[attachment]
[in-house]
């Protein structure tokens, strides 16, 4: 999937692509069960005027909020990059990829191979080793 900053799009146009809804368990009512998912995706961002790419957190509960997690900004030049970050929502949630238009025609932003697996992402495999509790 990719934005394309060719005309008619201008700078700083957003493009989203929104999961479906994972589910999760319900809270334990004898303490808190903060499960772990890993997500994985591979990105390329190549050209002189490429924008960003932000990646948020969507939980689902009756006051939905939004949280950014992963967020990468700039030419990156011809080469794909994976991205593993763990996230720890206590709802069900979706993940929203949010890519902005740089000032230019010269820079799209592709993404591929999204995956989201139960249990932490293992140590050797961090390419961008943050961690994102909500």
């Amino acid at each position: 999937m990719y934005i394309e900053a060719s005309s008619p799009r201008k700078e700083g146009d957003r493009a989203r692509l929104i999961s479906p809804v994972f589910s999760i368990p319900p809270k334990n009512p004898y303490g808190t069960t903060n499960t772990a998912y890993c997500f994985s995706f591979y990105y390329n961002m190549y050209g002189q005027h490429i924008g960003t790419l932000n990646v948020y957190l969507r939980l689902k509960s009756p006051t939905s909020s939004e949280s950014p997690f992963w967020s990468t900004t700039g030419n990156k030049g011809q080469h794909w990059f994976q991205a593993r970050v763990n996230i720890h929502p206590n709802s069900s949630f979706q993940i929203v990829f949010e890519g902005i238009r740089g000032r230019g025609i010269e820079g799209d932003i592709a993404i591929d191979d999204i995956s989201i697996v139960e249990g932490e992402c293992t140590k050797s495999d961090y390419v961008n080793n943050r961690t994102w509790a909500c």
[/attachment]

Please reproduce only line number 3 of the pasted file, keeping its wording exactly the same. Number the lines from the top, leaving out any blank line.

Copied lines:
């Amino acid at each position: 999937m990719y934005i394309e900053a060719s005309s008619p799009r201008k700078e700083g146009d957003r493009a989203r692509l929104i999961s479906p809804v994972f589910s999760i368990p319900p809270k334990n009512p004898y303490g808190t069960t903060n499960t772990a998912y890993c997500f994985s995706f591979y990105y390329n961002m190549y050209g002189q005027h490429i924008g960003t790419l932000n990646v948020y957190l969507r939980l689902k509960s009756p006051t939905s909020s939004e949280s950014p997690f992963w967020s990468t900004t700039g030419n990156k030049g011809q080469h794909w990059f994976q991205a593993r970050v763990n996230i720890h929502p206590n709802s069900s949630f979706q993940i929203v990829f949010e890519g902005i238009r740089g000032r230019g025609i010269e820079g799209d932003i592709a993404i591929d191979d999204i995956s989201i697996v139960e249990g932490e992402c293992t140590k050797s495999d961090y390419v961008n080793n943050r961690t994102w509790a909500c």